STORYTIME: GOODNESS GRACIOUS GREAT BALLS OF FIRE

The adventures of PHS junior, Kenneth Bettger

Nathan Feller

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Bettger+returns%2C+the+morning+after%2C+to+the+charred+remains+of+his+truck+

Photo Courtesy Of Kenneth Bettger

Bettger returns, the morning after, to the charred remains of his truck

Winter Formal night is infamous for its post-dance shenanigans. Celebrations, parties and broken curfews can all contribute to some interesting and wild stories. 

Kenneth Bettger, a junior at PHS, experienced a formal night he will likely never forget after his pickup went up in flames in the early morning of Nov. 20.

“It started off like any other night,” Bettger said. “A few buddies and I were heading out to Greybull to hangout with a couple more buddies down there.”

Bettger and company arrived in Greybull safe and sound, but the night was far from over.

“It was such a good night, you know,” Bettger said. “Nothing was going wrong. Then, sometime during the night, one of the guys’ friends started hitting on his girlfriend, and that caused everyone to start fighting.”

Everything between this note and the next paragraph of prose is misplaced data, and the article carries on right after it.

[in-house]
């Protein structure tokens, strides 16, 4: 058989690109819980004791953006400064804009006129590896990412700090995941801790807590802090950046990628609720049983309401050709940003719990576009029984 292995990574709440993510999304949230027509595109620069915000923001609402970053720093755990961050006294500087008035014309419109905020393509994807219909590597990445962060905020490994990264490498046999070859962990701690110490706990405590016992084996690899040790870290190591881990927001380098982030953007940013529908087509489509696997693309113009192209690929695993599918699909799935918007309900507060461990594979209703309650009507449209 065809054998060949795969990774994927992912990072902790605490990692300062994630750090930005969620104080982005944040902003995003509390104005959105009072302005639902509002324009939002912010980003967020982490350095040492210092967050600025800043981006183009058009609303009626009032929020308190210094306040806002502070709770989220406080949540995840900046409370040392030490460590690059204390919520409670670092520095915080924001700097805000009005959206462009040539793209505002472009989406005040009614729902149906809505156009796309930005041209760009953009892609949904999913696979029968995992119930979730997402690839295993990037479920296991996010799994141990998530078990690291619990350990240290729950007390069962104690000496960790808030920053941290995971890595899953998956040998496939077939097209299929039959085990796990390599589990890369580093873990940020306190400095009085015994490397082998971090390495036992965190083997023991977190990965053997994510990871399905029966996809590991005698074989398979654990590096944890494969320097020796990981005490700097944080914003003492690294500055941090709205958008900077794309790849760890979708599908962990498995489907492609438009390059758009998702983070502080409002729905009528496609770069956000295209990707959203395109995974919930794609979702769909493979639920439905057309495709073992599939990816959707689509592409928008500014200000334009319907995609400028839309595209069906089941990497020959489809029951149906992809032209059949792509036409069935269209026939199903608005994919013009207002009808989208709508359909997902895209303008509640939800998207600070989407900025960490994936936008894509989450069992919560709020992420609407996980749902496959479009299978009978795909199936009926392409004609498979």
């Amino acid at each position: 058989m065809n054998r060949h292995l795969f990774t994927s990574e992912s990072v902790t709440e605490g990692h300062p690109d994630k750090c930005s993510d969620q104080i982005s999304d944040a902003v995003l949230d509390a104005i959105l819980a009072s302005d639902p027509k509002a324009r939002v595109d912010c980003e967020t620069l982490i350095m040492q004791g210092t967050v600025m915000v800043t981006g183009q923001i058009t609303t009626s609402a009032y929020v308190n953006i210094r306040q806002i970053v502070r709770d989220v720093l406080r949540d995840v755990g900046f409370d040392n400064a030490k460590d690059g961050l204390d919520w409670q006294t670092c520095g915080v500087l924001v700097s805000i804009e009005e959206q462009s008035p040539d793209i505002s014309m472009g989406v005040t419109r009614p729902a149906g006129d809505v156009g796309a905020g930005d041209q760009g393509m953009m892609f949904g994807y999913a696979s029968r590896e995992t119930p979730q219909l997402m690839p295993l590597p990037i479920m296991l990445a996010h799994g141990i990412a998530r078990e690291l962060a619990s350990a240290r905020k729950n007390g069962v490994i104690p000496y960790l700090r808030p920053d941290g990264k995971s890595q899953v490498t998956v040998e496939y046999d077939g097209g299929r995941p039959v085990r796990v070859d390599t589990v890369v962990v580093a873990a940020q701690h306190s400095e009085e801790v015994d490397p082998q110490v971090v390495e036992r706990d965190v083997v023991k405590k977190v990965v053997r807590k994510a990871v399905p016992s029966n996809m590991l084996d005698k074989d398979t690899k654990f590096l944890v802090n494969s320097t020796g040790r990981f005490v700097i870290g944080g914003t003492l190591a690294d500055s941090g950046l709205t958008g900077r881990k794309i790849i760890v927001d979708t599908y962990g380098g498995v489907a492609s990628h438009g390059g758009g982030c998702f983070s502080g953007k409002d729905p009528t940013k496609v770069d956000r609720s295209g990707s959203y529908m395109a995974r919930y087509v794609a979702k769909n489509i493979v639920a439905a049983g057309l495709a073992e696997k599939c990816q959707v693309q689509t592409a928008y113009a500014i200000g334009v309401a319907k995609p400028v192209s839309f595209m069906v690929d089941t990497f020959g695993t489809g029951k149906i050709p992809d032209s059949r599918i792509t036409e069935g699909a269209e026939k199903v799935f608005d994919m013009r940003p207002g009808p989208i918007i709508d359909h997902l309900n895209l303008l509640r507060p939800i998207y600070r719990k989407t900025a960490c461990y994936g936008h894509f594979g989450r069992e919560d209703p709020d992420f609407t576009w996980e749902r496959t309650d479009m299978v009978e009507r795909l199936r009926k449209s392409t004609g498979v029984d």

The situation in Greybull continued to escalate, and many, including Bettger, decided it was for the best to remove themselves from the area.

“At this point I thought it was time to get out of there,” Bettger said. “So I was headed home in my truck, and I got stuck in a snow drift when I tried to flip a U-turn.”

After a failed attempt to free his truck, Bettger called for help, but, in the now early morning hours, he drew no response.

“I couldn’t get a hold of anyone [after my truck got stuck],” Bettger said. “I made the worst mistake of my life, and decided to sleep in my truck with the engine running for heat.”

He awoke, shortly after nodding off, to a loud explosion and a wave of heat.

“I saw a huge fire coming from my engine,” Bettger said. “So I jumped out of my window, and as soon as I hit the ground, I just passed out from carbon monoxide poisoning.”

I saw a huge fire coming from my engine, so I jumped out of my window, and as soon as I hit the ground, I just passed out from carbon monoxide poisoning.”

— Kenneth Bettger

Though originally a tragedy, Bettger’s blazing truck was a blessing in disguise as it was the only protection from the harsh winter elements.

“I think I woke up around an hour and a half later,” Bettger said. “I was super dizzy, but I started wandering around and yelling for help.”

Bettger’s cries for help were to no avail, however, and he was left with no choice but to make the nearly seven mile trek back to Greybull.

“Once I made it back to Greybull I was able to warm up at a friend’s house,” Bettger said. “I still can’t believe I made it through that night.”